Passwords: Convenience and Security: LastPass

laspasslogoI have over 200 different logins. I work from 6 different computers, with 4 different operating systems. I’ve tried a lot of different Password software to manage this mess. Nothing comes close to LastPass. I’ve been using it for the last 3 years, and it just got a lot better. Version 3 makes collecting login information and using it in the right place from almost anywhere as convenient as I have ever seen. Along with the convenience, I now have a different login for every site, something that in itself increases security. More….

I teach my students to use LastPass in my IT classes during the first week. They don’t get it at first, and some even seem annoyed by having to 1) sign up for an account, 2) download software to install on their laptop, and 3) install a plugin in their browser. It takes a long time, even with students who are pretty proficient in English. Mostly, though,they just don’t see the point.

But as we reach about week 6, and are signing up for our 8th or 9th website (we add at least one a week in my survey course), along with quick trips back to previous sites to pull out information, something clicks. The convenience is the first plus, the feature that they like the best. Me, I like the security.

Lastpass keeps all of your passwords in an encrypted file on their server that LastPass cannot read. Only people (you) with the Master Password (the last password you will ever need), can get to that file. The plugin puts a little logo in the top right of your browser. When you create an account somewhere, it asks if you want to save the login information. One click, yes. The next time you visit your site, LastPass remembers and fills in the user name and password. This works with Windows, OS X, iOS, and Linux with all three main browsers and probably more.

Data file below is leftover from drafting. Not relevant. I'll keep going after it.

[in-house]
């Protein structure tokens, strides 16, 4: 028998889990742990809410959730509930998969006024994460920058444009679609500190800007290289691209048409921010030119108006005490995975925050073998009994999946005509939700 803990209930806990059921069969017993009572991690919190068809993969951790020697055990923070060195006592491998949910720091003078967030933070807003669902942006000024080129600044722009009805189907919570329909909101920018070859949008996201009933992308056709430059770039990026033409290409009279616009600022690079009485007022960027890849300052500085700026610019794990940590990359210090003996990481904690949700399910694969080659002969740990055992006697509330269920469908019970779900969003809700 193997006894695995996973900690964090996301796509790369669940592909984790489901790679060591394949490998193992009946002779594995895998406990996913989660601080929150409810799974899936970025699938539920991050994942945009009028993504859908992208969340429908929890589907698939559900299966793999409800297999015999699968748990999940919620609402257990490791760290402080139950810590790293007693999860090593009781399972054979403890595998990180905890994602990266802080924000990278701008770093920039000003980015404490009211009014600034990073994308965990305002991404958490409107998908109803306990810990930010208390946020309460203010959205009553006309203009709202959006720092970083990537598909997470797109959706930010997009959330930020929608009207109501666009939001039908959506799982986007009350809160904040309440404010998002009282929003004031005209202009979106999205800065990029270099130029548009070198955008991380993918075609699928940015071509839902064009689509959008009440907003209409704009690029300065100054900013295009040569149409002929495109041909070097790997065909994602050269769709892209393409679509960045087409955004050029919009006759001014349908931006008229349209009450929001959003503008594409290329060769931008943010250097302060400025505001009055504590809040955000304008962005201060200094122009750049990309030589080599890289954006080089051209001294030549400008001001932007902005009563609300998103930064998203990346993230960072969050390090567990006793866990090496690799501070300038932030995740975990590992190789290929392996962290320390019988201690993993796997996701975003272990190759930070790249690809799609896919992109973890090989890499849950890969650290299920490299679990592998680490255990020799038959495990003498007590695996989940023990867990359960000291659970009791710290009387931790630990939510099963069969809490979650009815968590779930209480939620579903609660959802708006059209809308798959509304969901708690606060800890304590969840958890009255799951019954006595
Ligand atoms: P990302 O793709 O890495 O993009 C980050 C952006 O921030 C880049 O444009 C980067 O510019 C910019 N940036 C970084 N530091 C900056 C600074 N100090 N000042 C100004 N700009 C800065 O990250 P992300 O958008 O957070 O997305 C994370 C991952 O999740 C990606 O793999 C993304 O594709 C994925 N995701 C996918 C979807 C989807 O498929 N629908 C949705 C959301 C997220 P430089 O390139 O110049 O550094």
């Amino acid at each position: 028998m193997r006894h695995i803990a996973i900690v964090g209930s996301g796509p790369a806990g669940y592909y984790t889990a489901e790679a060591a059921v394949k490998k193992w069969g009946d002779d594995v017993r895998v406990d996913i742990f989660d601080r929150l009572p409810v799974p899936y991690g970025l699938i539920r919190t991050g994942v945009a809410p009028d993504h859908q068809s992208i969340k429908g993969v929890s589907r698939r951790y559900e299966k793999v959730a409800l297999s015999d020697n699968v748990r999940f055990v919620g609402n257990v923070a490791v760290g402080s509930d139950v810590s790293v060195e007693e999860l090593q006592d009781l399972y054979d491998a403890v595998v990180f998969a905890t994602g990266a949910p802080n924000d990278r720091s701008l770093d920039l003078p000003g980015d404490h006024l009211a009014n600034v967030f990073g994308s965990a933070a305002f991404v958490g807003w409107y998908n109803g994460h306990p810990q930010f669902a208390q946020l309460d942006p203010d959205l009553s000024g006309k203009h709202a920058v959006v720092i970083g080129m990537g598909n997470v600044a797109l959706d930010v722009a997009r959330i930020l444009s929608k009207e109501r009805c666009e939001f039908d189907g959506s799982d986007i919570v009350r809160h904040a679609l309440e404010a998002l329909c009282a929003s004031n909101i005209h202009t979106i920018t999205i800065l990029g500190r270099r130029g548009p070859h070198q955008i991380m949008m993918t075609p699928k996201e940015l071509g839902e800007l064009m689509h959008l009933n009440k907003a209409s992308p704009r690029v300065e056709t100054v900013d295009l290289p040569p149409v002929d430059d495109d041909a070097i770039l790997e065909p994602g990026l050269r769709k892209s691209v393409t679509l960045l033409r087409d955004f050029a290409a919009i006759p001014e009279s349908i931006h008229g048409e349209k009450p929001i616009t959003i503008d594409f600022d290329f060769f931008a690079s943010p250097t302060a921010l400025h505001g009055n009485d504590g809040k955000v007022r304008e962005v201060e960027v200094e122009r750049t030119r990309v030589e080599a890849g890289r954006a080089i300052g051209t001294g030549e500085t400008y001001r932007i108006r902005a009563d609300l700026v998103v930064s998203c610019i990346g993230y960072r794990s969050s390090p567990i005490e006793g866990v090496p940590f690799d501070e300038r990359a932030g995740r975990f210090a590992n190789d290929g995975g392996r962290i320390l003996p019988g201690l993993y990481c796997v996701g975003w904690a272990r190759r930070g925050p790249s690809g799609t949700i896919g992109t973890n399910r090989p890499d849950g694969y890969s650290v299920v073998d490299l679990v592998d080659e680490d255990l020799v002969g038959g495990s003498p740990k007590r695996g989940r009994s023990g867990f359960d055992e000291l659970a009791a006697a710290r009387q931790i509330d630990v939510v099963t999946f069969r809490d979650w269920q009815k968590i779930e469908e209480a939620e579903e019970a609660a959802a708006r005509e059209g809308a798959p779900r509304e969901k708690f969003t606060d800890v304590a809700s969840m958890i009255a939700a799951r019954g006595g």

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Icing on the cake are the other features. I have saved secure notes (what was my daughter’s social security number?), and created really hard passwords. Because you don’t have to remember the passwords, you can set them to be longer and much more complex, mixing letters, caps, numbers and special characters. And since you only need it when you are online, it is always available (I have it on my cell phone.)

Having LastPass speeds up my access to sites, and keeps things secure. For over year I have been using 2-step verification with Google, a wonderful feature. WIth this new version of LastPass, I can (optionally) do the same thing to increase security for that all-important Master Password that unlocks all the others. Two-step verification requires you to enter a passcode from a different device (I use my cell phone) so someone in Thailand can’t log in (as they did to my bank account and took $30,000. I got it back) unless they can look at my cell phone. The code changes every 30 seconds. Having this 2nd step of entering one more number is a bit annoying at first, but it only happens every couple of weeks (that is what I have it set to). LastPass even allows you to block entire countries from accessing your account. There are many more settings that are possible, but for most people, it runs right out of the box. Those three steps (register, install, plugin) at the beginning may seem a time investment, but wait a few weeks. Those passwords accumulate and you never have to enter them in on the keyboard. LastPass even reminds me if I have used the same password in more than one place. Gradually, by changing passwords, they are all now unique.

Things are still a little clunky on iOS devices, especially if you like using Safari. LastPass works seamlessly with Chrome and almost as well with Explorer. If you ever can’t get it to work, just go to the website and sign in there, and you can access your passwords through the web on any browser, but you might have to copy and paste in a few cases. Fewer now that version 3 has arrived.

Oh, and the best thing. It’s free. I pay for Premium, but only get quicker support answers. I’ve never used support. But I’m a fan.

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